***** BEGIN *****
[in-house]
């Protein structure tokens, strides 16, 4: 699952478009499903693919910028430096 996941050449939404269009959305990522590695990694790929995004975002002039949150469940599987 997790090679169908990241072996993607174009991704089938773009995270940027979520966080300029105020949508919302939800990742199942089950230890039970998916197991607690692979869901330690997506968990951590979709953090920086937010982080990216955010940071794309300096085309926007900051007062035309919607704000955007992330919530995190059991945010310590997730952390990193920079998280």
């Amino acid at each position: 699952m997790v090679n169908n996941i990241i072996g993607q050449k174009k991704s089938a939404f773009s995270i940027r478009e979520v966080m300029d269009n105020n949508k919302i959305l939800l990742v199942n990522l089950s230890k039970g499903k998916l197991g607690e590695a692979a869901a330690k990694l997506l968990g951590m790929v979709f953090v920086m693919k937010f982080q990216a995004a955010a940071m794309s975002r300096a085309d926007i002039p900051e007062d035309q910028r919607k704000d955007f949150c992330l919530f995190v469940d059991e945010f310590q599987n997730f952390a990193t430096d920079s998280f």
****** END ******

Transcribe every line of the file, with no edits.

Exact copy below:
[in-house]
């Protein structure tokens, strides 16, 4: 699952478009499903693919910028430096 996941050449939404269009959305990522590695990694790929995004975002002039949150469940599987 997790090679169908990241072996993607174009991704089938773009995270940027979520966080300029105020949508919302939800990742199942089950230890039970998916197991607690692979869901330690997506968990951590979709953090920086937010982080990216955010940071794309300096085309926007900051007062035309919607704000955007992330919530995190059991945010310590997730952390990193920079998280």
């Amino acid at each position: 699952m997790v090679n169908n996941i990241i072996g993607q050449k174009k991704s089938a939404f773009s995270i940027r478009e979520v966080m300029d269009n105020n949508k919302i959305l939800l990742v199942n990522l089950s230890k039970g499903k998916l197991g607690e590695a692979a869901a330690k990694l997506l968990g951590m790929v979709f953090v920086m693919k937010f982080q990216a995004a955010a940071m794309s975002r300096a085309d926007i002039p900051e007062d035309q910028r919607k704000d955007f949150c992330l919530f995190v469940d059991e945010f310590q599987n997730f952390a990193t430096d920079s998280f």